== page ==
Author(s): Shin JW, Buxboim A, Spinler KR, Swift J, Christian DA,
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Abstract Self-renewal and differentiation of stem cells depend on asymmetric division and polarized motility processes that in other cell types are modulated by nonmuscle myosin-II (MII) forces and matrix mechanics. Here, mass spectrometry-calibrated intracellular flow cytometry of human hematopoiesis reveals MIIB to be a major isoform that is strongly polarized in hematopoietic stem cells and progenitors (HSC/Ps) and thereby downregulated in differentiated cells via asymmetric division. MIIA is constitutive and activated by dephosphorylation during cytokine-triggered differentiation of cells grown on stiff, endosteum-like matrix, but not soft, marrow-like matrix. In vivo, MIIB is required for generation of blood, while MIIA is required for sustained HSC/P engraftment. Reversible inhibition of both isoforms in culture with blebbistatin enriches for long-term hematopoietic multilineage reconstituting cells by 5-fold or more as assessed in vivo. Megakaryocytes also become more polyploid, producing 4-fold more platelets. MII is thus a multifunctional node in polarized division and niche sensing. Copyright © 2014 Elsevier Inc. All rights reserved.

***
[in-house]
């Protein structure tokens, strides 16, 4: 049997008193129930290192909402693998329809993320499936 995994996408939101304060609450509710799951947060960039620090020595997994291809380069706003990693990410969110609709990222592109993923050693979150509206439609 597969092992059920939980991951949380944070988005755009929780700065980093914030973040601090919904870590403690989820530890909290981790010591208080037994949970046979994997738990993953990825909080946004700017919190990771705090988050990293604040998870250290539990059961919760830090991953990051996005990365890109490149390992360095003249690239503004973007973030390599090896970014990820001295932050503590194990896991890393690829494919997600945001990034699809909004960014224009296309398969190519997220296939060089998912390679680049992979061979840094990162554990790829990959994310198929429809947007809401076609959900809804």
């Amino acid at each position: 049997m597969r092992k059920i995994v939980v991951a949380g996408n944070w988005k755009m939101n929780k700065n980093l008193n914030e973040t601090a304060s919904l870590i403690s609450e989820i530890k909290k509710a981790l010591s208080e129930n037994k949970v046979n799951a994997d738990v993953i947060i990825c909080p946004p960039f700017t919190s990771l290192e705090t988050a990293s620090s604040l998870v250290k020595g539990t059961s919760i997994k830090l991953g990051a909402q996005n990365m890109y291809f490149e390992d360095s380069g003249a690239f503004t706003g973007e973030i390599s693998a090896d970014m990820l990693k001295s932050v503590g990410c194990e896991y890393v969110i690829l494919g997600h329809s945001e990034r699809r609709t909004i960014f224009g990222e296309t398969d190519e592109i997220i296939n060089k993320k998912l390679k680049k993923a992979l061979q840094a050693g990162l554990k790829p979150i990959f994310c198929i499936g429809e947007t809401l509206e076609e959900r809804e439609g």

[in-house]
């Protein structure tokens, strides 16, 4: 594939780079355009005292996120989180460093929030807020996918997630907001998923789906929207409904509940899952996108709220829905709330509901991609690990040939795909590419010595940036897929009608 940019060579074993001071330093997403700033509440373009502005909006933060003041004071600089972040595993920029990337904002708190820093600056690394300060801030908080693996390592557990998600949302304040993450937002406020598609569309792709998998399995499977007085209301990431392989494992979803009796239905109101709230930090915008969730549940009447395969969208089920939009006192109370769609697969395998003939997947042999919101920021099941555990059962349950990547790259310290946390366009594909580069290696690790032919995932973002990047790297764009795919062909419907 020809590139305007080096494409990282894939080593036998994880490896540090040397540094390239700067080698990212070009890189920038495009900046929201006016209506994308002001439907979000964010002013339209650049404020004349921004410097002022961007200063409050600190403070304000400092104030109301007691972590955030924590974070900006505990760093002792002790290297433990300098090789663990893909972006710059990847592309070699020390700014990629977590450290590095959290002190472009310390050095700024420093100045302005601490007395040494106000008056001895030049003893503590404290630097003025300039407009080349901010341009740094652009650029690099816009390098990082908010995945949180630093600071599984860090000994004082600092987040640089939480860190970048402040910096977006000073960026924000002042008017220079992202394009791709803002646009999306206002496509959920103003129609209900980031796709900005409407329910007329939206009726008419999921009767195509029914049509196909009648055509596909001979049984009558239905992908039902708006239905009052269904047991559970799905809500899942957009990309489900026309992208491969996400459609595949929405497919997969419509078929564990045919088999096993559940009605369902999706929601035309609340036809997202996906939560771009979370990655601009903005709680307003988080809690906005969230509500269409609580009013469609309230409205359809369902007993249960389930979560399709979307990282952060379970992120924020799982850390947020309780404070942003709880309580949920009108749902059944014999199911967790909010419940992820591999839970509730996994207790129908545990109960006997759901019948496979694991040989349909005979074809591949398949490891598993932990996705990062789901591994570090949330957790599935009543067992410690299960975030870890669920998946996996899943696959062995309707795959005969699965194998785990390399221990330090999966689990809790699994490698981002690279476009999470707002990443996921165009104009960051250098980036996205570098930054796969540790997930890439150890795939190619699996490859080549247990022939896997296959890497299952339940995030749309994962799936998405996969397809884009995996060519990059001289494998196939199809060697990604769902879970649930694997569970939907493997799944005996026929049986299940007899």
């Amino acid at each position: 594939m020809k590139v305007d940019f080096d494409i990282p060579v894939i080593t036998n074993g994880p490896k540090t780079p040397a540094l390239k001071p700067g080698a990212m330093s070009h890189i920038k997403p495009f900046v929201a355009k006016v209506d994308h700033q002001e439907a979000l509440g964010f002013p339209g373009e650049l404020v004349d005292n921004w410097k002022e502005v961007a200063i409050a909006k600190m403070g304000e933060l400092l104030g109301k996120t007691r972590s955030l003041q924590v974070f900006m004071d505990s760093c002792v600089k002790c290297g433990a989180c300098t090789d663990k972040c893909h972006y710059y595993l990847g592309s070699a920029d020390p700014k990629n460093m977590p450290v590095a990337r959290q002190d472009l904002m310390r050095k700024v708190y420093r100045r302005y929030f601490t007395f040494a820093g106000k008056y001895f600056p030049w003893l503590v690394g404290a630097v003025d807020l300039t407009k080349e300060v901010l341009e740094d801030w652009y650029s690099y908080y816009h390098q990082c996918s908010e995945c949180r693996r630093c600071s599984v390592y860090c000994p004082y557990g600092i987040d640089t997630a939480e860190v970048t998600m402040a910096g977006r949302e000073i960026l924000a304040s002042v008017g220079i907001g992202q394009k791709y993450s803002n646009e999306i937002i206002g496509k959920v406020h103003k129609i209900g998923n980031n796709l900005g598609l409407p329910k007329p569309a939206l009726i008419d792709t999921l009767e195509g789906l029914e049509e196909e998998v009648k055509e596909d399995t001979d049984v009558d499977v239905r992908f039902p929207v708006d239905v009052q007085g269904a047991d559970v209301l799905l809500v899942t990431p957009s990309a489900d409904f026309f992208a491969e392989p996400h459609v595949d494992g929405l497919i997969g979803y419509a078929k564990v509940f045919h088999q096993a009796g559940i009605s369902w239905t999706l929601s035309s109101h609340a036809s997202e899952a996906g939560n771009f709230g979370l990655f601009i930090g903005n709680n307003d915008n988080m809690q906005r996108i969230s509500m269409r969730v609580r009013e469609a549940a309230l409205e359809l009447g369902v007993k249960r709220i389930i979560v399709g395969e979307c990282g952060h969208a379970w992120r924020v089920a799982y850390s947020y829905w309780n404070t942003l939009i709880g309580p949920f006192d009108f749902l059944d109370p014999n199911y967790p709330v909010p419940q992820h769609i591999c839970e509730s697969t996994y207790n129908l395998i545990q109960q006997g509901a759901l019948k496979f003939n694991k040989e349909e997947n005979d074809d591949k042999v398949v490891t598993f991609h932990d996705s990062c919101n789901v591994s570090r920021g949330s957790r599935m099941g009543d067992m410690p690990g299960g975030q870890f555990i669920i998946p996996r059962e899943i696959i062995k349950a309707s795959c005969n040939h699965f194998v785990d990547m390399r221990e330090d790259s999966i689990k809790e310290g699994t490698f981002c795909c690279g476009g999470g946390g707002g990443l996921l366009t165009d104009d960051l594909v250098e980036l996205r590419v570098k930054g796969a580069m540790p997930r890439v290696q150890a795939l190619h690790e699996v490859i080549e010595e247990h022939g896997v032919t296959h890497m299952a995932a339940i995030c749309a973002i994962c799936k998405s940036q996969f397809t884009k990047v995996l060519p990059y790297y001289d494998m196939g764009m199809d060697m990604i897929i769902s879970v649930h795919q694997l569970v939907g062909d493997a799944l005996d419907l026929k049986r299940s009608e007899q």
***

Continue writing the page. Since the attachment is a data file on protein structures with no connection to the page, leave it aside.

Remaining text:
This article was published in Cell Stem Cell
and referenced in Journal of Stem Cell Research & Therapy